This is a good question. I have a practice of only ever entertaining any tiny bit of discussion about colleagues in a positive manner
(the old adage, "if you can't say anything nice, don't say anything..."). "Oh, yes - s/he's very dedicated and spends a good deal of personal time helping others in the community" - is something I have conversationally said in response to a patient about a colleague, for example. If put on the spot (such as a patient making a "cheap shot" comment about a coworker), I do not entertain this and will say the nicest true thing I can say in response, or else pick a neutral reply like, "would you like to speak with someone about your concern?" If I get any inkling that the patient means harm or is being discriminatory in raising a conversation, I refuse to entertain that and I have plenty of ways to nip it in the bud, refuse to participate, and/or challenge them (and I do, as appropriate). As far as patient inquiries about a colleague's personal life, my reply is always the same - "I'm not sure, and generally-speaking I try not to talk about other people's personal lives, anyway." <sweet smile>
So, now that I have hopefully described my MO, I have to be honest: I can hardly bear for one more stinking thing in our environment to become toxically de-personalized and bound by restrictive policies that might as well make criminals out of us regular human beings as well as the ones with nefarious purposes. So I would hate it if it were some "healthcare crime" to mention a coworker. You know what I mean?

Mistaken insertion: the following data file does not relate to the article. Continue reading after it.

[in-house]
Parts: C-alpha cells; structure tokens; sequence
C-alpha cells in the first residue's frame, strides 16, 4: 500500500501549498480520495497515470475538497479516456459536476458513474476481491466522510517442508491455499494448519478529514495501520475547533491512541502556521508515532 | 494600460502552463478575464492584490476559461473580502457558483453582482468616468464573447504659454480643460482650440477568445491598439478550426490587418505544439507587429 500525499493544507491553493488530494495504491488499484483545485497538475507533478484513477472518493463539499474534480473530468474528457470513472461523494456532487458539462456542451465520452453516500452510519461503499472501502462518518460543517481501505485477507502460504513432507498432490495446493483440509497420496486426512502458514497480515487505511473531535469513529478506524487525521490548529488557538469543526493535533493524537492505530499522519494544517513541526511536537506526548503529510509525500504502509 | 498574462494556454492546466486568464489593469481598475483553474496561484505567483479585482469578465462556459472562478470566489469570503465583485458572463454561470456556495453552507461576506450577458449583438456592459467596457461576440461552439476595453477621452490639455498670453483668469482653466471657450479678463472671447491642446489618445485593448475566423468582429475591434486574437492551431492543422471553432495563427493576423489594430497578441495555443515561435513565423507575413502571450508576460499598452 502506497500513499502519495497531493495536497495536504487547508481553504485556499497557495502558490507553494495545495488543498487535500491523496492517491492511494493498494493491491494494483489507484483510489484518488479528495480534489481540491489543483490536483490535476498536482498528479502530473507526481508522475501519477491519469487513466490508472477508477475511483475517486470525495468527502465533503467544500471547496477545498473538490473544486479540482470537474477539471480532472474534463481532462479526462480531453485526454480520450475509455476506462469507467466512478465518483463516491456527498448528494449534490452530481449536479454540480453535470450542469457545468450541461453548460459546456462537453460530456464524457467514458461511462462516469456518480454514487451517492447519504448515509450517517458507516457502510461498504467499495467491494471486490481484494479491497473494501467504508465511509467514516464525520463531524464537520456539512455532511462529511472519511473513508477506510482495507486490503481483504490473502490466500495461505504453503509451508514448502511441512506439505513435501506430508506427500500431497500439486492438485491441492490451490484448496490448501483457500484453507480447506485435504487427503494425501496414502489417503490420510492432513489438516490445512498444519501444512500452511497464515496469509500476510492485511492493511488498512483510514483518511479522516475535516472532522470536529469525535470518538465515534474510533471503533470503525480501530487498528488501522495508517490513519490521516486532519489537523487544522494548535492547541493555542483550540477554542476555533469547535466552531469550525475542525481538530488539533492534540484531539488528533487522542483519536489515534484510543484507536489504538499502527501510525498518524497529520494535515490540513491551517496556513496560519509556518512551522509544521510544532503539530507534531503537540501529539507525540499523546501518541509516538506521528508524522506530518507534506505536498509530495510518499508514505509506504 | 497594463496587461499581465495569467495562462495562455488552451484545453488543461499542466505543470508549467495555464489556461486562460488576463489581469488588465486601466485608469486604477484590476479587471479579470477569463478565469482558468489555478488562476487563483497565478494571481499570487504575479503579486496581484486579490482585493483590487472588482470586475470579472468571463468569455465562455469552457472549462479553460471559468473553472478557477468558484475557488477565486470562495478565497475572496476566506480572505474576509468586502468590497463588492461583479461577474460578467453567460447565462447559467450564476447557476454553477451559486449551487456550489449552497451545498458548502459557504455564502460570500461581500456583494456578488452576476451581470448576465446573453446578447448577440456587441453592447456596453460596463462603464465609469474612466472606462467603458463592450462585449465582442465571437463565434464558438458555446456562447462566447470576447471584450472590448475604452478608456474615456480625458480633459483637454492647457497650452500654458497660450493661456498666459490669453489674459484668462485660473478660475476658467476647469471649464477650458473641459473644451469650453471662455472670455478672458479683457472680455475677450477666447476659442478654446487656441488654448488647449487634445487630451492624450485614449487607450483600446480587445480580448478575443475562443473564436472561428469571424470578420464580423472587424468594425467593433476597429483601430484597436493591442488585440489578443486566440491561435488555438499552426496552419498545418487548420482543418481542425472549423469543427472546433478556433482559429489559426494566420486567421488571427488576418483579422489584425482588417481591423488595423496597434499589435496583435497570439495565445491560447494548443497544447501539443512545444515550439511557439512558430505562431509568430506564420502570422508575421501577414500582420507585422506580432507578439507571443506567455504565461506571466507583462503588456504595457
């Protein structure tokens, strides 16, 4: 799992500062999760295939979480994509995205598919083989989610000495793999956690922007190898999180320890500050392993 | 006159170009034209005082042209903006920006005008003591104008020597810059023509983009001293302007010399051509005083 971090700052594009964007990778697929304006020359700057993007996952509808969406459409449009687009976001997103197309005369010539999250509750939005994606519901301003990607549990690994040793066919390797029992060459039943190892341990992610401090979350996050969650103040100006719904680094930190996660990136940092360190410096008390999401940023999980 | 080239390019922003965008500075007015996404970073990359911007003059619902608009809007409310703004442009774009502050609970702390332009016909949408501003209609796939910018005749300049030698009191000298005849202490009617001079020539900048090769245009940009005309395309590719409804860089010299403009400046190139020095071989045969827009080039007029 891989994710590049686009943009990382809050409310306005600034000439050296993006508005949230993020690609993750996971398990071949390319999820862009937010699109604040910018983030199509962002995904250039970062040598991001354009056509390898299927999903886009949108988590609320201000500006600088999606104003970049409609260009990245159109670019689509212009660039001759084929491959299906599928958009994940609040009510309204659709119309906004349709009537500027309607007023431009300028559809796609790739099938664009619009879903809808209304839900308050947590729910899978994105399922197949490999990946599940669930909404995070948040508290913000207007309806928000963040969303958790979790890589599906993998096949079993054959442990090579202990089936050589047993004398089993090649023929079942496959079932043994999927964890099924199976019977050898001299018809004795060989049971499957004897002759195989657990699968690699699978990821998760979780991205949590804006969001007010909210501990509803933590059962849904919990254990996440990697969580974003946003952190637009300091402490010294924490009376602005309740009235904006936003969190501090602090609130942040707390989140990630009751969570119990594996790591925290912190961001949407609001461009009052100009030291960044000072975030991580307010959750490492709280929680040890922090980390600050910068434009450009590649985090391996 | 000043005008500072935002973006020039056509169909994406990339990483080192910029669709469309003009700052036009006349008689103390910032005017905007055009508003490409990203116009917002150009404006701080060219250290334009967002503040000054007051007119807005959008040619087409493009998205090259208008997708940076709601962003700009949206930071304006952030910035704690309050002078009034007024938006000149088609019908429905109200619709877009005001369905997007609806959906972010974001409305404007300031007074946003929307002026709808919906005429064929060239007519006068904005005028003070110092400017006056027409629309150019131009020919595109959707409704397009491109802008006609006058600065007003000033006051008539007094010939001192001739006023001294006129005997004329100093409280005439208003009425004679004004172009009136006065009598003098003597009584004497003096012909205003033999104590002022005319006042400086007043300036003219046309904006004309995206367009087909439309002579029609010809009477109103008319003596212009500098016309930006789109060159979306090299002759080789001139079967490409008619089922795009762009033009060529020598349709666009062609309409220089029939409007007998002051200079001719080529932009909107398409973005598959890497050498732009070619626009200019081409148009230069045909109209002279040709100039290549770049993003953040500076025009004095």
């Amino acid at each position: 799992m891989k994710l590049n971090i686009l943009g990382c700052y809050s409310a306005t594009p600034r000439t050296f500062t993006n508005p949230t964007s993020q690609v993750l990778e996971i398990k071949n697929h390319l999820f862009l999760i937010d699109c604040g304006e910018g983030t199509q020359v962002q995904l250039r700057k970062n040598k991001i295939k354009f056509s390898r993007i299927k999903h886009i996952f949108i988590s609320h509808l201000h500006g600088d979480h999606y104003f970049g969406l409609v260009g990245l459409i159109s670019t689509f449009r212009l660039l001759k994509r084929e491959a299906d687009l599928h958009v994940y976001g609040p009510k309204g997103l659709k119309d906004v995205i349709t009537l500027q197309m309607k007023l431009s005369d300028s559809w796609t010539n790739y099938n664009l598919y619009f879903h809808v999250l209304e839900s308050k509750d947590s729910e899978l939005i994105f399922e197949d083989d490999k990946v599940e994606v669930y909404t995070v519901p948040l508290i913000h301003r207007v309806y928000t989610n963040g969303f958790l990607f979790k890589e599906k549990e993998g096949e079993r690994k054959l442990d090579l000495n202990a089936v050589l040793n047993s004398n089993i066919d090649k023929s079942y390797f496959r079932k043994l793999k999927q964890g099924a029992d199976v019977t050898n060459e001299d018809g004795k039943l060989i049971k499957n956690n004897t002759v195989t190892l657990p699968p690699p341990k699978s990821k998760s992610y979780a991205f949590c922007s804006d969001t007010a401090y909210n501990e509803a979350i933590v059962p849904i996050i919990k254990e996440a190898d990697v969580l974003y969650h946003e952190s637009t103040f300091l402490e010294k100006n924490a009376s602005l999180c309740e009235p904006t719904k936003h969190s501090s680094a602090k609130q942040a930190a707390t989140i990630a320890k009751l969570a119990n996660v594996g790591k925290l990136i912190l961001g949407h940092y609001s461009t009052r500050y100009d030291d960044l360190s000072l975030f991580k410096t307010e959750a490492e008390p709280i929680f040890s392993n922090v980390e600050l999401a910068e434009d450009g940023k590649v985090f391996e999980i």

Racist and discriminatory people are the problem. People who entertain them are also the problem. People who gossip about others are the problem, too. But not everyone who would ever mention a coworker is part of the problem.
Perhaps it is wrong for me to mention co-workers in the complimentary responses that have been my habit in the past - - I will have to think about this. Never really thought about it before.
As to your problem - without labeling your concern as valid or invalid, it might still be worth considering how much trouble it's worth and what the chances of fixing the problem are. The alternative is that you could simply take these things as they come, win patients over by providing excellent care, let those go who prove they don't want to have faith in you by their actions, attitudes, and words, and maintain your own privacy as you see fit going forward. If there is a significant difficulty with the hospital's employees damaging your reputation or compromising your patient relationships through what amounts to slander, you could have a discussion with the CNO to that effect.
Take care ~